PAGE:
This is a spectacular dive in good visibility, and large numbers of fish may be seen. Outer Castle is structurally part of the same reef, but has historically been considered a separate site. The site was known by the name "Pie Rock" before 2004. The sections were named after mapping started
- S34°14.375' E018°29.075' 1 North Pie Rock
- S34°14.396' E018°28.943' 2 West Pie Rock Reef
- S34°14.445' E018°28.985' 3 South Pie Rock Reef pinnacles
North Pie Rock pinnacles are about 760 m from the north entry area at Castle Rocks. Bearing 353° True (017° magnetic) to Bakoven Rock, approximately 278° True (302° magnetic) to north side of Castle Rocks, and about 150 m south east of Outer Castle, There is an iron anchor to the east of the main pinnacles at about 18 m depth at S34°14.381' E018°29.105'
South Pie Rock Pinnacles are in the extreme southern part of these reefs, nearly directly south of the North Pie Rock area, on a distinct lobe delineated by sand tongues to the east and west, and sandy bottom to the south. The western reef is inshore of the south pinnacles, and there is an unexplored lobe of reef to the east, which will probably end up being called East Pie Rock Reef. There are other nearby reefs across sandy gaps of varying widths. Some have been explored, others may never have been dived.
This site is in a Marine Protected Area (2004). A permit is required. The site is entirely inside the Castle Rocks Restricted Zone.
The area was called "Pie Rock" because one of the larger rocks in the area is said to look a bit like a giant wedge of pie.There does not seem to be any record of which rock this is, but the name stuck. The names for the parts of the reef were given as descriptions to identify them by relative position. Outer Castle was known by that name and dived on in the 1980s and probably earlier. It is visible from the shore as a blinder, a submerged rock which causes waves to break over it in some sea states and tides. It is offshore of Castle Rocks, a distinctive granite promontory, which is reflected in the name.
Maximum depth is about 25 m at the sand to the east. Top of the highest pinnacles is at 4 to5 m. Average depth on a dive is about 15 to 18 m, within the range for entry level divers.
Visibility will be similar to the nearby reefs, but may be a bit better than on the inshore reefs because there will be less surge on the sand, and the deeper parts may be below the worst of a plankton bloom.
Large granite corestone outcrops and boulders. The site is in three main sections, Pie Rock North Reef, Pie Rock Southern Pinnacles and Pie Rock West Reef. There is a lobe of reef at the east side of the mapped areas, which is also the deeper side, but so far no reports on the topography of the eastern lobe.
- Pie Rock North Pinnacles is two adjacent groups of high pinnacles south of the Outer Castle blinder. This is the central part of the Pie Rock reef complex, and the northernmost area referred to as Pie Rock. It is the first of the Pie Rock reefs to be recorded as a dive site, and the early dives were probably mostly near the eastern sand edge of this area.
- Pie Rock Southern Pinnacles are part of a more extensive area of low reef to the south, with a picturesque group of shallow pinnacles rising to about 4 m depth at the shallowest point.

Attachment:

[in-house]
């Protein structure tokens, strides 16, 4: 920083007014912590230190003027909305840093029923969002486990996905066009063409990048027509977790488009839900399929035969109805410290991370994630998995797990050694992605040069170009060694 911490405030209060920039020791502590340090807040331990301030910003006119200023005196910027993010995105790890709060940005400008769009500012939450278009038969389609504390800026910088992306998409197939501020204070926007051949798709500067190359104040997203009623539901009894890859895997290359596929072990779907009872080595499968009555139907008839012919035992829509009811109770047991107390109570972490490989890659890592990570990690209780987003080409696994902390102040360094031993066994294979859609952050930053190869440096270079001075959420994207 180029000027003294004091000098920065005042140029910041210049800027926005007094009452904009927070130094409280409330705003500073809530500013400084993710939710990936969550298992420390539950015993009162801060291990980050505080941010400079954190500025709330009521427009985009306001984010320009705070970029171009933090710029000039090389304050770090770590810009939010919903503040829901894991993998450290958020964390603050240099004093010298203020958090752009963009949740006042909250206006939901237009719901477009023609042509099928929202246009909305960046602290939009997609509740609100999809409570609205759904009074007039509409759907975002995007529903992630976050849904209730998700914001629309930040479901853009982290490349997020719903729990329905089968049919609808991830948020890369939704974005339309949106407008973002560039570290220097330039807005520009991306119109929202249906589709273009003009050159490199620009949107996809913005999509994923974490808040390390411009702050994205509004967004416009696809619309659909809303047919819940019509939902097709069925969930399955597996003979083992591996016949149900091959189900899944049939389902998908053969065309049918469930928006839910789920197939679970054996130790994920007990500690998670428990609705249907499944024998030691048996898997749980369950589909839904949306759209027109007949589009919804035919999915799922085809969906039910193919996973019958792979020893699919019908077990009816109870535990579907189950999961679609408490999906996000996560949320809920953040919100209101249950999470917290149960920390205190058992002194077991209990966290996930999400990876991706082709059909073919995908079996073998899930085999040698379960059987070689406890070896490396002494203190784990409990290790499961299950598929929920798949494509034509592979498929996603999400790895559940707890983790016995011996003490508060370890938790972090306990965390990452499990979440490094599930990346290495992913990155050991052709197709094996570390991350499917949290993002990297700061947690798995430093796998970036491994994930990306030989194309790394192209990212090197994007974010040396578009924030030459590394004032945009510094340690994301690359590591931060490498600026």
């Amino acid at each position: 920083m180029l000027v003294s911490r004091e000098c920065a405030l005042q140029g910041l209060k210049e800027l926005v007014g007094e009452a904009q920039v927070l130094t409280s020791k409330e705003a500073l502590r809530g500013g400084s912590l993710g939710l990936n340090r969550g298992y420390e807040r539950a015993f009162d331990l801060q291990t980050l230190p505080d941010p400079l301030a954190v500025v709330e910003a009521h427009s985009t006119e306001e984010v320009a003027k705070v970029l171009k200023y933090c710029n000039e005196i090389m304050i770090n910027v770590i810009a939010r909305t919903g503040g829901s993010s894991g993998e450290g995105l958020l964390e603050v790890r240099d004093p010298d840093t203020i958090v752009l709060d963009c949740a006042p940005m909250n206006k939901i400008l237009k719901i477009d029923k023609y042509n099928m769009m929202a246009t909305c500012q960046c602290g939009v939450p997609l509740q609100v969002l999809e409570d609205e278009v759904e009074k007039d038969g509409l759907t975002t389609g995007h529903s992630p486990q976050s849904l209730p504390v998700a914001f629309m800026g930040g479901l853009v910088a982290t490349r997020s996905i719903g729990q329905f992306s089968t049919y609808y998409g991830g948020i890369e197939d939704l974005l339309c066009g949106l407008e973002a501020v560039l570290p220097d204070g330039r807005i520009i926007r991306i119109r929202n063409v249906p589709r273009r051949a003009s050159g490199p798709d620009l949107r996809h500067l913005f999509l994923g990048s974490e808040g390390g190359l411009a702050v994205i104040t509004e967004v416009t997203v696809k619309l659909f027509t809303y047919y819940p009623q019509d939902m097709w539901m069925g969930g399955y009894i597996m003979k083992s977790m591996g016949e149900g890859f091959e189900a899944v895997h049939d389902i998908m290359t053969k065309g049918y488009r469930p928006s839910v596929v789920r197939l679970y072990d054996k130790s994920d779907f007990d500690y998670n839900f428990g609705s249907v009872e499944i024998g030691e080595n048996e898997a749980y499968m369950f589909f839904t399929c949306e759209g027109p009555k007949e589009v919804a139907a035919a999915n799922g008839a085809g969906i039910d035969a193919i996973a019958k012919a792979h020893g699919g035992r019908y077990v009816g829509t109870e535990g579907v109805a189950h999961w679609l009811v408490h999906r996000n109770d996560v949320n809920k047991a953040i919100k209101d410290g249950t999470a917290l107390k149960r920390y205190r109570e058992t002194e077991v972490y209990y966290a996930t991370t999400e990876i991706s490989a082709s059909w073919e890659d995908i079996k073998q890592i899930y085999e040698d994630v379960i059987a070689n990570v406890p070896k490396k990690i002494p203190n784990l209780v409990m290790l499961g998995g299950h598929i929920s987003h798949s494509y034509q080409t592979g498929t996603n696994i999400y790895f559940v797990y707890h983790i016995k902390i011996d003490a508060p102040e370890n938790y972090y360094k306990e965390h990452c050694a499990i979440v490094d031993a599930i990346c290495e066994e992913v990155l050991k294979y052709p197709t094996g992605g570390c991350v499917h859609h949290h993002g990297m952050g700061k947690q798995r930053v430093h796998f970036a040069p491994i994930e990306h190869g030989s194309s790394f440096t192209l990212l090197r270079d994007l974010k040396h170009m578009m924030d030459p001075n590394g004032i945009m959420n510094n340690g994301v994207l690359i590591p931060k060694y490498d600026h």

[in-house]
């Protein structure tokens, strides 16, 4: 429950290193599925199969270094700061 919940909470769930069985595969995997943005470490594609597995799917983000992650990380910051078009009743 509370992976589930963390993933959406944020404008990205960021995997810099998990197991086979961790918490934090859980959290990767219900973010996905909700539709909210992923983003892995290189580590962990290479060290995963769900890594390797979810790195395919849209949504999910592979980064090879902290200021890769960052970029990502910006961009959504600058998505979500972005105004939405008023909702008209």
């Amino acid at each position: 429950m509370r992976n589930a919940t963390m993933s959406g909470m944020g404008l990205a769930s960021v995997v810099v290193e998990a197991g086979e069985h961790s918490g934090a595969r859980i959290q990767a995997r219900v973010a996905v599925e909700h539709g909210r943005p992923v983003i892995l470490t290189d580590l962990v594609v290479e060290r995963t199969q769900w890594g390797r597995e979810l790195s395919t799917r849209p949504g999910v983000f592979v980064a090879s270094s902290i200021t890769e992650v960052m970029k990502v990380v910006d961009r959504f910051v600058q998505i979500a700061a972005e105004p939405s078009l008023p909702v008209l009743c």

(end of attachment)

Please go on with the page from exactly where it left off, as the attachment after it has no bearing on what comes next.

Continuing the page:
- Pie Rock West Reef is a relatively shallow area west of the north and south pinnacles, with a shallow point at about 4 m depth.
- Pie Rock East Reef is an unexplored and uncharted area to the east. No reports on the eastern reef are known.
Geology: Granite of the Pre-Cambrian Peninsula pluton.
The site is moderately protected from south westerly swell. South east chop may make it unpleasant on the surface, but it may be quiet below the wave base, however a strong south-easter or one that blows for a long time will push up a swell that will make it unpleasant all the way down. Generally considered a late autumn and winter dive site but there are also occasional opportunities in other seasons. A north-westerly wind can raise a chop that can make the boat ride back wet and uncomfortable.
The site is generally considered a boat dive. It is approximately 2 km from Miller's Point slipway and 9.3km from Simon's Town jetty. It could be dived from shore entry at Castle Rocks, but would require a 750 m swim each way. For a shore dive use a SMB when near the surface, as boat traffic in the area can be heavy on a good day. Bearing from Castle Rocks north entry approximately 120° magnetic. Don't try this in a strong offshore wind.
Large numbers of false corals, feather stars, colonial ascidians, red sea cucumbers and colonial hydroids. A reasonable variety of fish, sometimes in fairly large shoals.
Like most of the dive sites in this part of False Bay, the visibility is not very predictable, and in most conditions close up and macro photography will be a good choice. Wide angle scenic shots can give good results when the visibility is unusually good. For close up work some form of artificial lighting is advised, both to reduce blur by shortening exposure time, and to bring out the colour.
No particular route recommended.
No site specific hazards are recorded.
Certification appropriate to the depth is expected, otherwise no special skills are required. Ability to deploy a DSMB may be useful if you surface away from the shotline.
A DSMB may be convenient if you surface away from the shotline.
- 1 Miller's Point slipway
- 2 Miller's Point tidal pool
- 3 Murphy's
- 4 Miller's Point - Rumbly Bay
- 5 Boat Rock
- 6 Festival Pinnacle
- 7 Fan Reef
- 8 Shark Alley
- 9 Pyramid Rock
- 10 Phone reef
- 11 Outer Castle
- 12 Castle Rocks North Side
- 13 Pyramid Reef - Castle Pinnacles
- 14 Giant's Castle
- Pyramid Reef - Sansui Reef
- 15 Castle Rocks Point Reefs
- 16 Inner Castle